What qualifies a hotel as one of the best in D.C.? Well, we know that for some the best hotel is the most luxurious, while for others it’s the one that offers, say, the most for kids, or the most bang for the buck. So this list breaks things down by category — in other words, it includes the top hotel from each of our key D.C. “best” lists: best luxury hotels, best value hotels, best kid-friendly hotels, and so on. We’re able to create these rankings because a team of Oyster reporters spent several weeks exploring 61 of the city’s top hotels. We slept in the beds, ate in the restaurants, tested the service, and scoped out the neighborhoods, all with an eye toward selecting the most distinguished properties. Those that made this list are truly the best of the best.
Our pick for the best all-around luxury hotel in D.C. is a bit unusual for us -- the Jefferson doesn't have the awesome range of amenities we usually expect from the top luxury hotels. And some of the rooms are a bit small. But we think the property's extraordinary attention to detail makes up for those issues, from the flat-screen TVs embedded in the bathroom mirrors to the intimate library with vintage hardcovers to the working dumbwaiter (a Thomas Jefferson invention) in the private dining room. But it succeeds at the big things as well: The property was gutted all the way down to the wiring during the 2009 renovation (the cost of which must have been spectacular) and the management gave great care to ensure that every feature improved the guest experience. The rooms are somehow both sophisticated and homey; the French-American cuisine at Plume restaurant is superb; and the lovely luxury spa, which features vinotherapies (to reflect Thomas Jefferson's love of wine), is a rare feature among D.C. hotels.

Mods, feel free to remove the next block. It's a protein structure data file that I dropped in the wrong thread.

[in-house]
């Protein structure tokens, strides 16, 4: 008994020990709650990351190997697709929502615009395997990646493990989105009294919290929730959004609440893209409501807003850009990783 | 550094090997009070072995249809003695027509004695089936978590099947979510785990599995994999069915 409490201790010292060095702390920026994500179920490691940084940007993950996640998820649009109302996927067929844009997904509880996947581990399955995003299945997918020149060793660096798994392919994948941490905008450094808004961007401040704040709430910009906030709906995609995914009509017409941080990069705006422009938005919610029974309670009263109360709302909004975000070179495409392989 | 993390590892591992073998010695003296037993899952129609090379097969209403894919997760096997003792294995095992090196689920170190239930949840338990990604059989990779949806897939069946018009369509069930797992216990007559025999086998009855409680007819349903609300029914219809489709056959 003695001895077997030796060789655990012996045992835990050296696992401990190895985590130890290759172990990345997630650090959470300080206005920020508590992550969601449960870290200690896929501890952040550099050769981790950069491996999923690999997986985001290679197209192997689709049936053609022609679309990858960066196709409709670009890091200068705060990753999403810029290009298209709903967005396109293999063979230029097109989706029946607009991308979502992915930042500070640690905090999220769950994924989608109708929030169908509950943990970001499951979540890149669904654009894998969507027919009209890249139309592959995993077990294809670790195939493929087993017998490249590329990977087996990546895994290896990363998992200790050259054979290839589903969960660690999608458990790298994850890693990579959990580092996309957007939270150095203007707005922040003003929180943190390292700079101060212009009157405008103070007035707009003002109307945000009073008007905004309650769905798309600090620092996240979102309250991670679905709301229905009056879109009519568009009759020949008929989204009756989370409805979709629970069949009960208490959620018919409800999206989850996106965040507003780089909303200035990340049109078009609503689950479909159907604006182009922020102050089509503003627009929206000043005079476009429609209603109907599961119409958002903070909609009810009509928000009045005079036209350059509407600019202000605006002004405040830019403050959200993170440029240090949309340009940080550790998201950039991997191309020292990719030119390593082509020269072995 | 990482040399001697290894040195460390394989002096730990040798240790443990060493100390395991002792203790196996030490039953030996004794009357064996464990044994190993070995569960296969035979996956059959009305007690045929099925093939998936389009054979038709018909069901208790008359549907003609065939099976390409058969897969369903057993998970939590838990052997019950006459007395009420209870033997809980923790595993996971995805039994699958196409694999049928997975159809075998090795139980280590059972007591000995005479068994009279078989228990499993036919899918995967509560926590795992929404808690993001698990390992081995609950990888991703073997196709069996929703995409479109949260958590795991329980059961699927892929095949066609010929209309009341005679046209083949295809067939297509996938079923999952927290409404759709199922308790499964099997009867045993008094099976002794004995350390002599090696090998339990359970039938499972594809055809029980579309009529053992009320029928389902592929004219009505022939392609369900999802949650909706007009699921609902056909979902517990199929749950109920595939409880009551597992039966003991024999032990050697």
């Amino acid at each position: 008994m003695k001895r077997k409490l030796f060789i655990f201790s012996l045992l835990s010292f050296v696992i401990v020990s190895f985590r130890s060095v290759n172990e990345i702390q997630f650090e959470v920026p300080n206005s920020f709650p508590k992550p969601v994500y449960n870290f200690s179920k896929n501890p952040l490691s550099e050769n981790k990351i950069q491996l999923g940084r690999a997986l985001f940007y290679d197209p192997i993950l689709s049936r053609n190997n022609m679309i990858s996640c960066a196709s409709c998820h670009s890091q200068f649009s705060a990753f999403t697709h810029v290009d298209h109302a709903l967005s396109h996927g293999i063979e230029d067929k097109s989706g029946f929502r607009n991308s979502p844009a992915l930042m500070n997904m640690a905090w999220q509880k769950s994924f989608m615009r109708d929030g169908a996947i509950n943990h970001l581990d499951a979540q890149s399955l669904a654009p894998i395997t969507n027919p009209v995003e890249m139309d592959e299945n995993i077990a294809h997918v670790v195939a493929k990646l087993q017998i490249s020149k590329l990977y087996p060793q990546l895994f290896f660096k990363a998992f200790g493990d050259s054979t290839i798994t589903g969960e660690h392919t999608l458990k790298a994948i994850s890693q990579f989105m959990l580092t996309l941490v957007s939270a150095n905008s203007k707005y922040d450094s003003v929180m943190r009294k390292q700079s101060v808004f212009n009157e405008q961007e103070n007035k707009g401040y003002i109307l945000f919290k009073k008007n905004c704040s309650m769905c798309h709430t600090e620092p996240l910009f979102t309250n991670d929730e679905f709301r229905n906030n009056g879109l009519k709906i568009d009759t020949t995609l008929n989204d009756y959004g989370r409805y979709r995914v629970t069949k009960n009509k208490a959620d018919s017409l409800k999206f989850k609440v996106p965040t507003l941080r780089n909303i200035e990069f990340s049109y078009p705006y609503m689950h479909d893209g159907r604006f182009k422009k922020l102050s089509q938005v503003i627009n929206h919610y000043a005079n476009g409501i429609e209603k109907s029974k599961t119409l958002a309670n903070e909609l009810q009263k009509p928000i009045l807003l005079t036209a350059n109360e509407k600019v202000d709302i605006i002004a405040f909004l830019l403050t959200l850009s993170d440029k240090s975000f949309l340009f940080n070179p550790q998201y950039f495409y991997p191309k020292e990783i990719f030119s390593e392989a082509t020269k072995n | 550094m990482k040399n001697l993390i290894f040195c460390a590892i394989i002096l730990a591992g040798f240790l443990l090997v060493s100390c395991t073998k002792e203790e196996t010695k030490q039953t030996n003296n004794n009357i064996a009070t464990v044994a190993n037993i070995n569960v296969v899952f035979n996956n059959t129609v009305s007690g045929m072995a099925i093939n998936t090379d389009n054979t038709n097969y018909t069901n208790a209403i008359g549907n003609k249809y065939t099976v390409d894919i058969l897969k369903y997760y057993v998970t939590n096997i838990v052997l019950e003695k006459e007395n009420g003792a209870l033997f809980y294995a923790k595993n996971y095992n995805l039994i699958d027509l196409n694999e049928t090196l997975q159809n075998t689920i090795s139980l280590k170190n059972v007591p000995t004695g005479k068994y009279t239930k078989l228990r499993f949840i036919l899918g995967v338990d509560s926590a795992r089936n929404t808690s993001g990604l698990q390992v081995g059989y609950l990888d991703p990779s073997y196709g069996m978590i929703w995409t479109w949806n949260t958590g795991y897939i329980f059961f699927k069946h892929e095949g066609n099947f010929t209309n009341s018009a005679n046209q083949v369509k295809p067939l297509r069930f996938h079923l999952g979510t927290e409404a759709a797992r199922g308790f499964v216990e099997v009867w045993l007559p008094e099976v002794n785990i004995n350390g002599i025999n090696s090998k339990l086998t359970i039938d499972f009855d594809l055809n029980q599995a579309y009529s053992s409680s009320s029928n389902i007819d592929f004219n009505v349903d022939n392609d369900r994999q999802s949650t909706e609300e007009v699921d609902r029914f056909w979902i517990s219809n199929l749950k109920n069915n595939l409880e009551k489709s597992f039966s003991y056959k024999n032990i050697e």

Opened in 1962 and designed by prolific architect Morris Lapidus -- of Miami Beach's Fontainebleau fame -- the Washington Plaza stands out among the cookie-cutter Marriotts and Hiltons at the center of the city. The convenient central location, cheerful rooms renovated in 2010, terrific outdoor pool (once the choice swimming hole for Jackie O. and the kids), and distinctive retro lobby make the Washington Plaza one of the best values in town.
Food freebies and a convenient location make this Residence Inn a great value for families. A free hot breakfast buffet is served each morning, and a free "social hour" dinner buffet is served on Mondays through Wednesdays (which includes a meat, veggie, salad, and dessert). The hotel is a 10-minute walk from the National Mall and the Smithsonian museums. If that isn't enough, kids will love the indoor heated pool, and parents will love the large, suite-style rooms with fully equipped kitchens.
An elite luxury boutique hotel, the Jefferson spoils couples with its near-impeccable service, exceptional spa that includes specialized "vinotherapies" to reflect Thomas Jefferson's love of wine, impressive details (like a TV embedded in the bathroom mirror), and colonial charm -- a cozy library with a fireplace; a working dumbwaiter that delivers wine bottles from the hotel's 1,000-bottle cellar; extra toiletries brought to the room on a silver tray.
The hotel of choice for the world's powerbrokers -- even Obama snagged a suite with his family prior to his inauguration -- the intimate Hay-Adams, located in the White House's unofficial backyard, is quite possibly the most famous hotel in the capital. Built in 1927 over the homes of John Hay and Henry Adams, is a distinctly D.C. boutique hotel, with its stately vibe, exceptionally doting service, classy bar and restaurant, and unique details to individualize each guest room, like an ornamental fireplace or some decorative carvings.